Social Inclusion - Main Users / Purpose

files/images_static/user.jpg Governments, line ministries, bi- and multilateral development organizations, NGOs, CBOs.

Usually, exclusion is based on social identity (gender, ethnicity, caste, age, geographic region, economic status, etc.). People may be born into an excluded group or become excluded due to changes of circumstances (e.g. migration) and chronic process (e.g. poverty and unemployment). As much as individuals have different, overlapping, reinforcing and even contesting social identities, they are also entrenched in multiple levels of in- and exclusion according to the context that determines identities as privileged and others as deprived. Thus, we usually face a complex potential for privilege or deprivation. The concept of social inclusion should, therefore, not be conceptualized in a binary logic; that one is either included or excluded, nor that inclusion per se is good, or exclusion per se is bad. Rather, it should be seen that people are included or excluded in relation to different variables and the processes of in- and exclusion, these, are best recognized as a continuum with in- and exclusion at its poles. Social exclusion itself may have manifold characteristics. It can take place

  • formally (by law) or informally (deep rooted informal social norms, values, beliefs);
  • deliberately or unintentionally;
  • self-imposed or imposed from the outside;
  • hidden or visible; and
  • in a variety of different arenas to differing degrees (individual, household/family, community, village, region, nation etc.).

Due to the multidimensional facets and processes that lead to social exclusion, deprived groups can’t be identified by only a single criterion. Additional qualifications, criteria and further questions are essential, whether integration or inclusion is always desirable and how inclusion of ones may produce exclusion of others. For practitioners it is indispensable to thoroughly assess the context and to design the interventions appropriately. This method provides some guidance on this crucial task.

Its utilisation and potential results can be twofold:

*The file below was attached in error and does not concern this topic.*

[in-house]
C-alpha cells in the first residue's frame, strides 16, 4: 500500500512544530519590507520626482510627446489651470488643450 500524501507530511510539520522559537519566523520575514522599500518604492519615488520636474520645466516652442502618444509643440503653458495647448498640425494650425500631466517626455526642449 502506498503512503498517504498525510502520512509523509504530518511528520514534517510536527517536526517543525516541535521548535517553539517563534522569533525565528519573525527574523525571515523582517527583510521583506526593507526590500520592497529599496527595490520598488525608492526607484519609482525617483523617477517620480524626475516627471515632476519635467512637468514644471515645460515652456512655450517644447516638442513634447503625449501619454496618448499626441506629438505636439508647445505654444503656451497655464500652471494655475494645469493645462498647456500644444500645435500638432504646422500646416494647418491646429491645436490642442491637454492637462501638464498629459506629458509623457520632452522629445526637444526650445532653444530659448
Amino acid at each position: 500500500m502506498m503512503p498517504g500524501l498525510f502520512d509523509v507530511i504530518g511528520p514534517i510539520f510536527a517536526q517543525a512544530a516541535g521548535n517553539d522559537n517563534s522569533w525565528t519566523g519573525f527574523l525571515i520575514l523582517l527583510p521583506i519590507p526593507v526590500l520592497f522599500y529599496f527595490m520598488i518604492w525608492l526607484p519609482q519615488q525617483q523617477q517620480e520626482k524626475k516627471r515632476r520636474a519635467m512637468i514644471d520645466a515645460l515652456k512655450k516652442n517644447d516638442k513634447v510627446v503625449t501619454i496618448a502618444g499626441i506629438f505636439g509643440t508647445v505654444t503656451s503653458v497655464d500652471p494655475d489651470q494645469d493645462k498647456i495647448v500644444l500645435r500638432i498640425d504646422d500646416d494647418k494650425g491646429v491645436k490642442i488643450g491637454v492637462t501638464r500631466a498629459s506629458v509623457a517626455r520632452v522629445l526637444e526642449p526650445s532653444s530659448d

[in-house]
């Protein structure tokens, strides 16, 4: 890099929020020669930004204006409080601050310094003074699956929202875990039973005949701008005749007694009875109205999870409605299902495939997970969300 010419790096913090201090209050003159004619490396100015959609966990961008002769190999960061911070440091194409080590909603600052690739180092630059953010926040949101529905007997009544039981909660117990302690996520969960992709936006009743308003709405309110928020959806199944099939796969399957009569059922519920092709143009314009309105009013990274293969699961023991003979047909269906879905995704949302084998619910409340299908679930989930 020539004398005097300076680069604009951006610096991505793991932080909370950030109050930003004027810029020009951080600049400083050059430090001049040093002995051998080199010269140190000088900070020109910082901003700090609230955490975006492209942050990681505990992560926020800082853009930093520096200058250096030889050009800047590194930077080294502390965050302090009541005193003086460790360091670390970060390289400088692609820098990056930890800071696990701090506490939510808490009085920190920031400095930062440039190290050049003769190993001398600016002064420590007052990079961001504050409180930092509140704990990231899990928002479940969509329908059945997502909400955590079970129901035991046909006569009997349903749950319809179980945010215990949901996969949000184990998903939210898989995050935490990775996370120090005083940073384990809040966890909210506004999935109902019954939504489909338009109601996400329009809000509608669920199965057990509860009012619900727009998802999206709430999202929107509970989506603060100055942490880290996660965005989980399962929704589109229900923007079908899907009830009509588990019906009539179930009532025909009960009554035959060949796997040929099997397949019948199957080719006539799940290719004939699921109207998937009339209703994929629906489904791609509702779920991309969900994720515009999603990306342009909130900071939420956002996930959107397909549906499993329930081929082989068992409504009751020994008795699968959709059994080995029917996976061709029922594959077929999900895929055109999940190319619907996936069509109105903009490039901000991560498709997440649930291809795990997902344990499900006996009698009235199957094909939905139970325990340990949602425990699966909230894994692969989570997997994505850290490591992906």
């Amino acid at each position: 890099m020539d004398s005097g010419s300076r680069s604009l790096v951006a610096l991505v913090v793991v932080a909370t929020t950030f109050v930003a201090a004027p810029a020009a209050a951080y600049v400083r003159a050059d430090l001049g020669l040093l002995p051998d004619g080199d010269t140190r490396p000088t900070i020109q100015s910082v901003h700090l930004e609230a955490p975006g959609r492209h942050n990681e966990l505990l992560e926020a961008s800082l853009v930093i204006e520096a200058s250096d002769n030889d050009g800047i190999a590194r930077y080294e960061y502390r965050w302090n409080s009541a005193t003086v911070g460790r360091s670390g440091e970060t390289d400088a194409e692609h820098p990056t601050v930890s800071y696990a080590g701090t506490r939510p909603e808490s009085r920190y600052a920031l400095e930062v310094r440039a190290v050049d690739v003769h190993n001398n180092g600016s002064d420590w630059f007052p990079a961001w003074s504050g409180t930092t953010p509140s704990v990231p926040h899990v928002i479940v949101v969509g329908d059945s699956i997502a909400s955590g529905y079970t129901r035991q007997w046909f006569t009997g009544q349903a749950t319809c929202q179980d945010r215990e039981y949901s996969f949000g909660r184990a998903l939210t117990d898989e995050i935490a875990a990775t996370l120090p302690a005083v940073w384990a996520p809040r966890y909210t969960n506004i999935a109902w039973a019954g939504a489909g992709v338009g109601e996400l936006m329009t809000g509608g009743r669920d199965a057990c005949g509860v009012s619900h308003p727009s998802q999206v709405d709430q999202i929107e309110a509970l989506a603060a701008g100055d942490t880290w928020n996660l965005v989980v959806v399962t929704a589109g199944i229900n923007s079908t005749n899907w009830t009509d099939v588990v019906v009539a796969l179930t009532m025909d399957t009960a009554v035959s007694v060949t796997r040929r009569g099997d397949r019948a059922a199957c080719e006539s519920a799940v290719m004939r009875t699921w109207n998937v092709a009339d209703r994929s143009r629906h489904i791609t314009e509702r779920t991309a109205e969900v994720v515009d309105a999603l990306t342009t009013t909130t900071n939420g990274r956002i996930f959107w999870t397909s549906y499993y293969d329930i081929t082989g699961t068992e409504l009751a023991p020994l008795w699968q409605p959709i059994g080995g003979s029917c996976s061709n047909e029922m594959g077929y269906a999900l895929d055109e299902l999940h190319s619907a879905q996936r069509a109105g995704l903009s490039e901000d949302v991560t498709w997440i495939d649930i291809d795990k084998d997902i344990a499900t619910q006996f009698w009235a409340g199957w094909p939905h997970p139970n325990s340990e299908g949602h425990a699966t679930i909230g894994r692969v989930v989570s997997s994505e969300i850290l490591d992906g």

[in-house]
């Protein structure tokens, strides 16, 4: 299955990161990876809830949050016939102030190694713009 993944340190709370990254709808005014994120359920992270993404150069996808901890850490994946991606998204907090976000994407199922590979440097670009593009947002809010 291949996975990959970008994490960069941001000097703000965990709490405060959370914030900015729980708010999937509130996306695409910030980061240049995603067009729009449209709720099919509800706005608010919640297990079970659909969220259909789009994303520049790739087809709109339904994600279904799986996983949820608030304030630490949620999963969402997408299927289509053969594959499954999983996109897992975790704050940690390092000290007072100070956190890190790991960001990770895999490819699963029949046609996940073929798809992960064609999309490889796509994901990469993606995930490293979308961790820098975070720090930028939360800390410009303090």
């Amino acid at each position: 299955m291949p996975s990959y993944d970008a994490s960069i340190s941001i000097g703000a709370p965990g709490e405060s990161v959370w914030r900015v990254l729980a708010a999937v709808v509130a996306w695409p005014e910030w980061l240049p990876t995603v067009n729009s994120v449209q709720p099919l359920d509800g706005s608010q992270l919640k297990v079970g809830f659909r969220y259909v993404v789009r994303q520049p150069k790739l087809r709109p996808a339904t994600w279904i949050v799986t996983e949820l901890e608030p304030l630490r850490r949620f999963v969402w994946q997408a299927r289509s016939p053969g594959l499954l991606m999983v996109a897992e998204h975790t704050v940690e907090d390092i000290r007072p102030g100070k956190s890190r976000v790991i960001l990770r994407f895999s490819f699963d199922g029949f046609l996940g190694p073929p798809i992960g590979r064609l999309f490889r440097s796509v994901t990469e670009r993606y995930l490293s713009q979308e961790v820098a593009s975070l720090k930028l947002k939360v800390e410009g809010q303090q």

a)    Mainstreaming social inclusion as a cross-cutting issue so that

  • institutional barriers to social inclusion within ones own organization are removed; marginalized groups take up decision making powers within “the system”, and
  • sector interventions in general do not reinforce social exclusion but become more oriented towards relief provision and equity promotion.

b)    Designing interventions that directly address social exclusion as a recognized socioeconomic development constraint

  • providing excluded groups access to assets, capabilities and opportunities so that they can sustain and improve minimum livelihood security and lay the foundation for upward mobility (economic / livelihood empowerment);
  • providing space and opportunities so that excluded groups can develop voice, confidence and capabilities to engage on an equal footing with the socially and economically better-off people and to influence and hold accountable the institutions that affect them (social / mobilization empowerment);
  • removing formal and informal institutional barriers to inclusion within the society, at the system and policy levels so that all groups in society gain equal access to development opportunities without discrimination in any form. This requires changes of the “opportunity structure” within groups and individuals seek to “exercise their agency” i.e. actively influencing and challenging socioeconomic power relations and the structural context that supports or constraints their development opportunities. 

The process of social inclusion may be initiated and supported from outside. However, eventually it must become a process from within, which is owned by different power groups in the society (through a “coalition for change”), since deep rooted formal and informal social values, norms, beliefs and identities may need to be renegotiated during the course of social transformation.


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